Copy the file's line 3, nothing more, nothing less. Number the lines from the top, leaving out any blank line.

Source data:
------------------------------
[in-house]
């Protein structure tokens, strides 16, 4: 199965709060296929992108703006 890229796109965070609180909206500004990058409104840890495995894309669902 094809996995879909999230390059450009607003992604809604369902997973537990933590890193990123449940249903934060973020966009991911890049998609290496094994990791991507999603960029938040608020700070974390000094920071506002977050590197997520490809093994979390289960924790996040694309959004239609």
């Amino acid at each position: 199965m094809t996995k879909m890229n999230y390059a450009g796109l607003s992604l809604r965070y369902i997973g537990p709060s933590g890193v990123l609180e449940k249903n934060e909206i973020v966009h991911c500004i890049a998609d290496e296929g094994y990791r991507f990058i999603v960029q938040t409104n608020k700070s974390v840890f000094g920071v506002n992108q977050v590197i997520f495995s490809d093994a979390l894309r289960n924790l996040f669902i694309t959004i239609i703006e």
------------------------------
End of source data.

């Amino acid at each position: 199965m094809t996995k879909m890229n999230y390059a450009g796109l607003s992604l809604r965070y369902i997973g537990p709060s933590g890193v990123l609180e449940k249903n934060e909206i973020v966009h991911c500004i890049a998609d290496e296929g094994y990791r991507f990058i999603v960029q938040t409104n608020k700070s974390v840890f000094g920071v506002n992108q977050v590197i997520f495995s490809d093994a979390l894309r289960n924790l996040f669902i694309t959004i239609i703006e």